5. If the playoffs started today, the Washington Nationals and LA Dodgers would both be on the outside looking in. The Dodgers are showing the fatigue of having had multiple deep runs in the past 2 seasons. There are major questions about the health of starting pitcher Clayton Kershaw. In Washington, the Nationals are in a tight race in the NL East with the upstart Atlanta Braves and Philadelphia Phillies. Both those young teams have great prospects who are coming of age now. Meanwhile, Washington has a major decision to make on Bryce Harper, who will be a free agent in 2018. They can delay the decision a bit by signing him to a bridge one-year deal, but if they don't think he will sign in Washington long term they will definitely look to trade him for assets.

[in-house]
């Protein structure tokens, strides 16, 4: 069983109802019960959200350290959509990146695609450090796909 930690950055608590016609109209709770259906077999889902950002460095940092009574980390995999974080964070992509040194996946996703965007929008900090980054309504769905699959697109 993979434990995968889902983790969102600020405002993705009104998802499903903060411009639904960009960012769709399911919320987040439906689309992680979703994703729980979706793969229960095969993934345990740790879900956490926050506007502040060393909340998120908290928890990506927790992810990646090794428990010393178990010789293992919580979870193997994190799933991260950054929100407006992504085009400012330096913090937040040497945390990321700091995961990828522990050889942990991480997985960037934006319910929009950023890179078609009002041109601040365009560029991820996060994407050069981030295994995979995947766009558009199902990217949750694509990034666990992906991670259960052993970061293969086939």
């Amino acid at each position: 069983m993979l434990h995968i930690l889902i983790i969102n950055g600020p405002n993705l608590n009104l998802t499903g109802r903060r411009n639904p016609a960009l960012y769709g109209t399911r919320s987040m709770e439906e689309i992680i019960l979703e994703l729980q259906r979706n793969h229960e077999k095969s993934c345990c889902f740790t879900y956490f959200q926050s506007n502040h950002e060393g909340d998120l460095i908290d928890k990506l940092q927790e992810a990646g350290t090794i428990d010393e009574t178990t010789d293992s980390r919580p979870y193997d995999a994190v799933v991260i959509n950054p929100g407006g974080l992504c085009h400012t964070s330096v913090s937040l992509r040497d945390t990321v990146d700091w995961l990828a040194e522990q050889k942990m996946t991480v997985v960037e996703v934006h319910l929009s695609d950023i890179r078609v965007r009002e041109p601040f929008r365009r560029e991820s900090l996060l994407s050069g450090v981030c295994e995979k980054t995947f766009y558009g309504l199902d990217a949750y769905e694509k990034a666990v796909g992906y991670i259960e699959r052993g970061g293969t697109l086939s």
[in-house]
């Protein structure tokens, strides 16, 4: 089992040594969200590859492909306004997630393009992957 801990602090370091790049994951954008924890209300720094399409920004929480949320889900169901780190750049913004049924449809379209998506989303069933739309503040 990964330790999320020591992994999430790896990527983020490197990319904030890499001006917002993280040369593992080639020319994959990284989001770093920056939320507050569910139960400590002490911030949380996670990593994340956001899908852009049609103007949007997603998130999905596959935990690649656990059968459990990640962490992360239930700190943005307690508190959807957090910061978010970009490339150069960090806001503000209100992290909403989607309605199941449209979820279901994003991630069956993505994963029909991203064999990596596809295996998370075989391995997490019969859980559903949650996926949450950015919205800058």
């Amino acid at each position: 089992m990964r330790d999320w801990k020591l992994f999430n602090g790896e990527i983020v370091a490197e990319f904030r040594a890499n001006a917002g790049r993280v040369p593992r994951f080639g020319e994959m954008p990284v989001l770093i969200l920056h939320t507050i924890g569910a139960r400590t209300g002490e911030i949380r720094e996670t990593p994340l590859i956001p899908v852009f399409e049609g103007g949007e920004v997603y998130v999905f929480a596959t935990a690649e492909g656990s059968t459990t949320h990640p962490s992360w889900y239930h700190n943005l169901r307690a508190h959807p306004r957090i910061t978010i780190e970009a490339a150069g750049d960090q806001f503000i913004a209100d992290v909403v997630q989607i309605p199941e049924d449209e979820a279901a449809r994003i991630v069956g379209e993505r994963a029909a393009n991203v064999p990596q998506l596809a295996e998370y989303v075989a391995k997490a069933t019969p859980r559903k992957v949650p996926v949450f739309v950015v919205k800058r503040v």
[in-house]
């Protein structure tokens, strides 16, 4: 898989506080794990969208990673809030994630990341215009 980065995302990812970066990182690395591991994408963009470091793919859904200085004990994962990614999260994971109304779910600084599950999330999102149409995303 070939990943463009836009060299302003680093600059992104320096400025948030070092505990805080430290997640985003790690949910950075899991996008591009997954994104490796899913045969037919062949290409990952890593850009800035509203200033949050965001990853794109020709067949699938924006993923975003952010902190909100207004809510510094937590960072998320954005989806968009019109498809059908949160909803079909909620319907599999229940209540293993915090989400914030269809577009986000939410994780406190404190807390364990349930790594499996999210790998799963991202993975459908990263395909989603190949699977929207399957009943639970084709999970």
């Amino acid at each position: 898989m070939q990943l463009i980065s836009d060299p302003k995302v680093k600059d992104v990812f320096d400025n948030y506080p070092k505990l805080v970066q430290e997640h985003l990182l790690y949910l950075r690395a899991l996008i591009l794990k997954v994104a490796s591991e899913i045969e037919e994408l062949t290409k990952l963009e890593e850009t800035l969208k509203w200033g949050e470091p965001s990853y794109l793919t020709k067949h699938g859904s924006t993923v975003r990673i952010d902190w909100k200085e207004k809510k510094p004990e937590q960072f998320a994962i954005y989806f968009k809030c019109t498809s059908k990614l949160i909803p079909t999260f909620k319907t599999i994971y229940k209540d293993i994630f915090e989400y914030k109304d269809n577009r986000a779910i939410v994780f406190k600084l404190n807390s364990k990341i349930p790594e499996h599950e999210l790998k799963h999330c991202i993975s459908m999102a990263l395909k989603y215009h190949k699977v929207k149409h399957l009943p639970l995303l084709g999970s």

6. The World Series is staying in the American league. The Yankees, Astros, Red Sox and Mariners all have greater than 50 wins The Brewers have the best record in the NL st 48-34. The Yankees, Red Sox and Astros all have high octane offences that can put a lot of runs on the board. The Mariners have been the little engine that could, winning many 1-run games and winning at a higher pace since their all-star second baseman, Robinson Cano, broke his hand and was suspended 80 games for taking a banned substance. Don't count out the Cleveland Indians, who will surely win a weak AL Central division where 4 of the 5 teams are under .500, including the Detroit Tigers, who have lost 11 straight games.